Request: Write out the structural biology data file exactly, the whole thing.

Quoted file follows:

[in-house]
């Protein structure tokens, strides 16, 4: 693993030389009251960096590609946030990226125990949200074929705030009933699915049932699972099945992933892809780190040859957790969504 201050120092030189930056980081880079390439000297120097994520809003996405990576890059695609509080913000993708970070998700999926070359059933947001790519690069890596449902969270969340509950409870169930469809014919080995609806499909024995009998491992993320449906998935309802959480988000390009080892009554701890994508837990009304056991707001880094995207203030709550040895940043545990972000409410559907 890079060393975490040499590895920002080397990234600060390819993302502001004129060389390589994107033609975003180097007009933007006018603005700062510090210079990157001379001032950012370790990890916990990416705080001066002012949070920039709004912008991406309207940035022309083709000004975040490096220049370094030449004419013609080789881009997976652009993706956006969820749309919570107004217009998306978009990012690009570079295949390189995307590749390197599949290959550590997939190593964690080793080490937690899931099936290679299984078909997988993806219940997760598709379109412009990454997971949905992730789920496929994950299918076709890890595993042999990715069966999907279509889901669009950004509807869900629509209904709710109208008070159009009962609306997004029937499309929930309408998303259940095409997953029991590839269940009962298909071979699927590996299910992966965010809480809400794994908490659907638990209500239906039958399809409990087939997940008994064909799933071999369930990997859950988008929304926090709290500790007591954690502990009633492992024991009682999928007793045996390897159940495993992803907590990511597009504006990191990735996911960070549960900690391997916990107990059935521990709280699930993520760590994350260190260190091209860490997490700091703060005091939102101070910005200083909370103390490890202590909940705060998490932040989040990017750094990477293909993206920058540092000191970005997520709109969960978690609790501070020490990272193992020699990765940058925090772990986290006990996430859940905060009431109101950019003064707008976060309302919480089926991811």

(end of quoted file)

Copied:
[in-house]
């Protein structure tokens, strides 16, 4: 693993030389009251960096590609946030990226125990949200074929705030009933699915049932699972099945992933892809780190040859957790969504 201050120092030189930056980081880079390439000297120097994520809003996405990576890059695609509080913000993708970070998700999926070359059933947001790519690069890596449902969270969340509950409870169930469809014919080995609806499909024995009998491992993320449906998935309802959480988000390009080892009554701890994508837990009304056991707001880094995207203030709550040895940043545990972000409410559907 890079060393975490040499590895920002080397990234600060390819993302502001004129060389390589994107033609975003180097007009933007006018603005700062510090210079990157001379001032950012370790990890916990990416705080001066002012949070920039709004912008991406309207940035022309083709000004975040490096220049370094030449004419013609080789881009997976652009993706956006969820749309919570107004217009998306978009990012690009570079295949390189995307590749390197599949290959550590997939190593964690080793080490937690899931099936290679299984078909997988993806219940997760598709379109412009990454997971949905992730789920496929994950299918076709890890595993042999990715069966999907279509889901669009950004509807869900629509209904709710109208008070159009009962609306997004029937499309929930309408998303259940095409997953029991590839269940009962298909071979699927590996299910992966965010809480809400794994908490659907638990209500239906039958399809409990087939997940008994064909799933071999369930990997859950988008929304926090709290500790007591954690502990009633492992024991009682999928007793045996390897159940495993992803907590990511597009504006990191990735996911960070549960900690391997916990107990059935521990709280699930993520760590994350260190260190091209860490997490700091703060005091939102101070910005200083909370103390490890202590909940705060998490932040989040990017750094990477293909993206920058540092000191970005997520709109969960978690609790501070020490990272193992020699990765940058925090772990986290006990996430859940905060009431109101950019003064707008976060309302919480089926991811």